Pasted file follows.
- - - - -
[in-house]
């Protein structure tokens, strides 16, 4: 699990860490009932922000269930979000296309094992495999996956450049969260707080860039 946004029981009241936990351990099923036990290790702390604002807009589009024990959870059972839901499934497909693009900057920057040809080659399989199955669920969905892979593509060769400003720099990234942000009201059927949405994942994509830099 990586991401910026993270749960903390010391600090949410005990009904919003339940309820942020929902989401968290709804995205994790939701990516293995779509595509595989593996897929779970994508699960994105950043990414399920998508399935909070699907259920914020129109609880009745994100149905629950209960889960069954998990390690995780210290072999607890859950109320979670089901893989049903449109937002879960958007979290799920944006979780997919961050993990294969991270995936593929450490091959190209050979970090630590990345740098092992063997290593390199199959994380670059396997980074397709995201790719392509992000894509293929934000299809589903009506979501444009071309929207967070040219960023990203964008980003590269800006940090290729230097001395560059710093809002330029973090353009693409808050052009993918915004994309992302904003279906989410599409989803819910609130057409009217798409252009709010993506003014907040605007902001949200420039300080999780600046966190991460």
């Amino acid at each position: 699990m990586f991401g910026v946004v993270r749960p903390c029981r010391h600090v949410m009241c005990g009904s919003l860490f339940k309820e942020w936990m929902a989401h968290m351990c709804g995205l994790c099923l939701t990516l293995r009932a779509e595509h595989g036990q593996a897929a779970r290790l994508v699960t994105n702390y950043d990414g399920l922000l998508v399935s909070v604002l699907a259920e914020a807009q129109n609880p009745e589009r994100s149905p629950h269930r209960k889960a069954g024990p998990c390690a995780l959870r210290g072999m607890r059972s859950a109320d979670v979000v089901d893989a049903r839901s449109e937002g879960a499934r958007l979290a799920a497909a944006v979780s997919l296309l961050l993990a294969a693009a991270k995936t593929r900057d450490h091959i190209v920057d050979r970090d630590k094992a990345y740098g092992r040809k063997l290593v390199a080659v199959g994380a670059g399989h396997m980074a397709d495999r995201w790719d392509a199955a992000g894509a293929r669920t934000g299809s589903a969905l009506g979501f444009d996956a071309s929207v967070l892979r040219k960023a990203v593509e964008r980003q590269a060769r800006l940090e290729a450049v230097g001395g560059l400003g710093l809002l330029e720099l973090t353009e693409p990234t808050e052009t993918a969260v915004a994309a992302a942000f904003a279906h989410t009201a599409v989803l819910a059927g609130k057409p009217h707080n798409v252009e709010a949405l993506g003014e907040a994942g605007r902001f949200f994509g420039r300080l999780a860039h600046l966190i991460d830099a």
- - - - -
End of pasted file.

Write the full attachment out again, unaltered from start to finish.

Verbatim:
[in-house]
């Protein structure tokens, strides 16, 4: 699990860490009932922000269930979000296309094992495999996956450049969260707080860039 946004029981009241936990351990099923036990290790702390604002807009589009024990959870059972839901499934497909693009900057920057040809080659399989199955669920969905892979593509060769400003720099990234942000009201059927949405994942994509830099 990586991401910026993270749960903390010391600090949410005990009904919003339940309820942020929902989401968290709804995205994790939701990516293995779509595509595989593996897929779970994508699960994105950043990414399920998508399935909070699907259920914020129109609880009745994100149905629950209960889960069954998990390690995780210290072999607890859950109320979670089901893989049903449109937002879960958007979290799920944006979780997919961050993990294969991270995936593929450490091959190209050979970090630590990345740098092992063997290593390199199959994380670059396997980074397709995201790719392509992000894509293929934000299809589903009506979501444009071309929207967070040219960023990203964008980003590269800006940090290729230097001395560059710093809002330029973090353009693409808050052009993918915004994309992302904003279906989410599409989803819910609130057409009217798409252009709010993506003014907040605007902001949200420039300080999780600046966190991460």
């Amino acid at each position: 699990m990586f991401g910026v946004v993270r749960p903390c029981r010391h600090v949410m009241c005990g009904s919003l860490f339940k309820e942020w936990m929902a989401h968290m351990c709804g995205l994790c099923l939701t990516l293995r009932a779509e595509h595989g036990q593996a897929a779970r290790l994508v699960t994105n702390y950043d990414g399920l922000l998508v399935s909070v604002l699907a259920e914020a807009q129109n609880p009745e589009r994100s149905p629950h269930r209960k889960a069954g024990p998990c390690a995780l959870r210290g072999m607890r059972s859950a109320d979670v979000v089901d893989a049903r839901s449109e937002g879960a499934r958007l979290a799920a497909a944006v979780s997919l296309l961050l993990a294969a693009a991270k995936t593929r900057d450490h091959i190209v920057d050979r970090d630590k094992a990345y740098g092992r040809k063997l290593v390199a080659v199959g994380a670059g399989h396997m980074a397709d495999r995201w790719d392509a199955a992000g894509a293929r669920t934000g299809s589903a969905l009506g979501f444009d996956a071309s929207v967070l892979r040219k960023a990203v593509e964008r980003q590269a060769r800006l940090e290729a450049v230097g001395g560059l400003g710093l809002l330029e720099l973090t353009e693409p990234t808050e052009t993918a969260v915004a994309a992302a942000f904003a279906h989410t009201a599409v989803l819910a059927g609130k057409p009217h707080n798409v252009e709010a949405l993506g003014e907040a994942g605007r902001f949200f994509g420039r300080l999780a860039h600046l966190i991460d830099a």